In various embodiments a material for body gear is disclosed that may use a pattern of performance characteristic elements coupled to a base fabric to manage a performance characteristic, for example, heating, cooling, wicking, absorbance, or breathability, while still maintaining the desired properties of the base fabric. For example, referring to
Although particular performance characteristics are described herein in various examples, one of skill in the art will appreciate that other performance characteristics may be substituted or used in combination. Additionally, the base fabric may include functional properties, such as abrasion resistance, anti-static properties, air permeability, anti-microbial activity, water repellence, flame repellence, hydrophilicity, hydrophobicity, wind resistance, UV protection, resiliency, stain resistance, wrinkle resistance, and the like.
In various embodiments, the performance characteristic elements 10 may cover a sufficient surface area of the base fabric 20 to generate the desired degree of the performance characteristic (e.g., heat reflection toward the body to enhance warmth, heat absorbance or conductance away from the body to help induce cooling, or wicking to prevent moisture accumulation). A sufficient area of base fabric may be exposed to provide the desired base fabric function (e.g., stretch, drape, breathability, moisture vapor or air permeability, wicking, etc.)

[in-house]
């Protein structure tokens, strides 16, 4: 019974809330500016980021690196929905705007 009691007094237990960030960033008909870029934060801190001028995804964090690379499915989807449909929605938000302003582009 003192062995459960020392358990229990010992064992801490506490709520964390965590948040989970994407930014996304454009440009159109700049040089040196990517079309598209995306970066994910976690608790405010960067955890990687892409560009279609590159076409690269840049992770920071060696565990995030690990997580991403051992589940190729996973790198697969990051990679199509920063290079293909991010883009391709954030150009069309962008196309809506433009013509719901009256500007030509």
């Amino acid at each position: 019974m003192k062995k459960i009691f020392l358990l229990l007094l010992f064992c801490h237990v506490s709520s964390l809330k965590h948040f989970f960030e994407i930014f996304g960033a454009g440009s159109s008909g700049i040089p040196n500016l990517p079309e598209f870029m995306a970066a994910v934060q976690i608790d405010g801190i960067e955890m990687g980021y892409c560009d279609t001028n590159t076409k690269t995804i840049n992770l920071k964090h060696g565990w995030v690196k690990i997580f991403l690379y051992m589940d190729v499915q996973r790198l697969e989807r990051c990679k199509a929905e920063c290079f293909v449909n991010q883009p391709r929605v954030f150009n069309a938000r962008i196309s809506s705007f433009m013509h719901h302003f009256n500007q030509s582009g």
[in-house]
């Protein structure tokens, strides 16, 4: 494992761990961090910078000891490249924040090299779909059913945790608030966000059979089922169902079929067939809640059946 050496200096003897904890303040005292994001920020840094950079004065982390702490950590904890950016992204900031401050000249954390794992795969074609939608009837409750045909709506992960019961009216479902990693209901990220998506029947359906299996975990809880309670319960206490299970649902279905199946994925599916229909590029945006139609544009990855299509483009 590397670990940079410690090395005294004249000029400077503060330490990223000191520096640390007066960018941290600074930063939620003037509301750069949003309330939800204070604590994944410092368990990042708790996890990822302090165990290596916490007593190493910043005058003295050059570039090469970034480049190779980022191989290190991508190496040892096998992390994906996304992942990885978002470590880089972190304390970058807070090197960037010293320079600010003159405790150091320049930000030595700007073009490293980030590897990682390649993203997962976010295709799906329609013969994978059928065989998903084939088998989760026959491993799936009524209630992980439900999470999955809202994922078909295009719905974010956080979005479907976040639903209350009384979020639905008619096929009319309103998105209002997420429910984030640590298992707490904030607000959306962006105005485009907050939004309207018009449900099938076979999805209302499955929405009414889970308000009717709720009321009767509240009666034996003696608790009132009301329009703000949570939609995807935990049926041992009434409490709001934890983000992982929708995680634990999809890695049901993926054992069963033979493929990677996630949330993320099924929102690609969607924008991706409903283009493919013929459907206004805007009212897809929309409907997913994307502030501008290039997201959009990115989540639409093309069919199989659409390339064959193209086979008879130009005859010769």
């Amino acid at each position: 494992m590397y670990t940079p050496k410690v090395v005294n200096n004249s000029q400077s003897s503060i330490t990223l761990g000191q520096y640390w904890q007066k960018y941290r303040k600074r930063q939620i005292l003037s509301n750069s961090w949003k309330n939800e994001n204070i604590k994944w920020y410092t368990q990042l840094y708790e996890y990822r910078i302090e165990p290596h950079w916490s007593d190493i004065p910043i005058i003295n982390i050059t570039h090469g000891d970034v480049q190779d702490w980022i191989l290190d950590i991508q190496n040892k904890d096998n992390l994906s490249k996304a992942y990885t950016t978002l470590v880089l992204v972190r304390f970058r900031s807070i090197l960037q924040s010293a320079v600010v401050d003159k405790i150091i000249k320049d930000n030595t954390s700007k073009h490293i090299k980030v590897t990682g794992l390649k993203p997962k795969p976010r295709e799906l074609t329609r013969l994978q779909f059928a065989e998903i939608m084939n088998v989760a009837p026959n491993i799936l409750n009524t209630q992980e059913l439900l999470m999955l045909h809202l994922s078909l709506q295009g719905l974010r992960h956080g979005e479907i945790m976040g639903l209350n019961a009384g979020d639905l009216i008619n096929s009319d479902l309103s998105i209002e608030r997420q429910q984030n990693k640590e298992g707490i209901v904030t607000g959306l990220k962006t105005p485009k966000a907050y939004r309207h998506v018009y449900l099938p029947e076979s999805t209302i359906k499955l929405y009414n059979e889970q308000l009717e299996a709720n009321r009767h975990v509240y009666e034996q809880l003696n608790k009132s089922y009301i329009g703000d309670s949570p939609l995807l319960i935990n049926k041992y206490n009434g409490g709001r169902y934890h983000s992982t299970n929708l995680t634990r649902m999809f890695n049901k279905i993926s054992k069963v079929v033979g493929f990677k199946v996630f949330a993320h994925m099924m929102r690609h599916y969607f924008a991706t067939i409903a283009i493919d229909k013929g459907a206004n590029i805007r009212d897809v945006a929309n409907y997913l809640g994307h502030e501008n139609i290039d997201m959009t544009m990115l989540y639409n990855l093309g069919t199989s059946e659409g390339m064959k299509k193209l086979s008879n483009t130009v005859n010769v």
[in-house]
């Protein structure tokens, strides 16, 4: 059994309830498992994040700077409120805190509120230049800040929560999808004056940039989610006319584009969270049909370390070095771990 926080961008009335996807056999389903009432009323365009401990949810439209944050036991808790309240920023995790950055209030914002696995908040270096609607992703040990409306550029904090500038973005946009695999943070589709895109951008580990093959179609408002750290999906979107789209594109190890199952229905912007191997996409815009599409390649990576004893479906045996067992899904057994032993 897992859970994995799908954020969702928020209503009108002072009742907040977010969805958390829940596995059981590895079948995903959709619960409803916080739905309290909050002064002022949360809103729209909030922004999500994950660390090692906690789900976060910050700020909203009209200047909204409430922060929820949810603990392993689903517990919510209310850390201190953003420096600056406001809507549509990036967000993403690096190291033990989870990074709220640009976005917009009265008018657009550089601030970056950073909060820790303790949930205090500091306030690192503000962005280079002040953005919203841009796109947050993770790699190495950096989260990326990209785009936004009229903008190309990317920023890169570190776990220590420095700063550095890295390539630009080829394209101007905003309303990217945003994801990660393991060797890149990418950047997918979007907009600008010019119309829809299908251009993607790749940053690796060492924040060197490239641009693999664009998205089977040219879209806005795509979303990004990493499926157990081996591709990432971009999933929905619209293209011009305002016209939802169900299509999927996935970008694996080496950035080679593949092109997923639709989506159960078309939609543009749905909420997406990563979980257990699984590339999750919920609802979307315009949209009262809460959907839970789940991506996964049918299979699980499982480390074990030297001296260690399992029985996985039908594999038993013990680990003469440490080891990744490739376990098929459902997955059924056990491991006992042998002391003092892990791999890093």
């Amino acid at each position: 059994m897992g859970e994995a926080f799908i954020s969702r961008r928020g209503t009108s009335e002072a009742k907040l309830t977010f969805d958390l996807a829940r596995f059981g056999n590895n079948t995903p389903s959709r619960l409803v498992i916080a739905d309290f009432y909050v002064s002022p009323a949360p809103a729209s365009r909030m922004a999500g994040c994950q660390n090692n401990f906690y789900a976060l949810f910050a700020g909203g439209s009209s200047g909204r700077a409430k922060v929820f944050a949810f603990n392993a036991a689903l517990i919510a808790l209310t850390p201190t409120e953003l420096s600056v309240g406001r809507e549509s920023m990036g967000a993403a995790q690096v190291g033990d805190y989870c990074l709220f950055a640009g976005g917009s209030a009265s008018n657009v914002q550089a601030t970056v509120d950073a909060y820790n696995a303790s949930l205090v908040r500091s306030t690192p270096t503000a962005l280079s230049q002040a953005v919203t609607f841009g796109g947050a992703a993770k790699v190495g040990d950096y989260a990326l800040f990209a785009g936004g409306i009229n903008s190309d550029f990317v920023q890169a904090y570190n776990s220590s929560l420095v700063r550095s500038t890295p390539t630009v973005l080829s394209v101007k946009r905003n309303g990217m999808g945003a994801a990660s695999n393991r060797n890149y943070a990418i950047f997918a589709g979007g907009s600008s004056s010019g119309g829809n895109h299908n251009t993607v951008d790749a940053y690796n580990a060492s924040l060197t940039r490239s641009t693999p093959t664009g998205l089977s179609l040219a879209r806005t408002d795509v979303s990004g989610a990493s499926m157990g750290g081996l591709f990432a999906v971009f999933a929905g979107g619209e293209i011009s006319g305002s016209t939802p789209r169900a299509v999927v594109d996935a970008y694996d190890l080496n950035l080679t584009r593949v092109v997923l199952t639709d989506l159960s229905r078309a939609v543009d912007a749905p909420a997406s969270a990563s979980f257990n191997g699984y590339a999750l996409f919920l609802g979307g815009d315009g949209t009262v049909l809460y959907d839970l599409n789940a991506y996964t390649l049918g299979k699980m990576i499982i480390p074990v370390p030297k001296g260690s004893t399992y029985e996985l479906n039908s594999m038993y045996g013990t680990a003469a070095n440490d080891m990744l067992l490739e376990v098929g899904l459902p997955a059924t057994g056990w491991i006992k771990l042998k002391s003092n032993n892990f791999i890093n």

In accordance with various embodiments, the base fabric may be a part of any form of body gear, such as bodywear (see, e.g., FIGS. 1A and 4-13), sleeping bags (see, e.g.,
In various embodiments, single-layer body gear may be used and may be comprised of a single layer of the base fabric, whereas other embodiments may use multiple layers of fabric, including one or more layers of the base fabric, coupled to one or more other layers. For instance, the base fabric may be used as a fabric lining for body gear.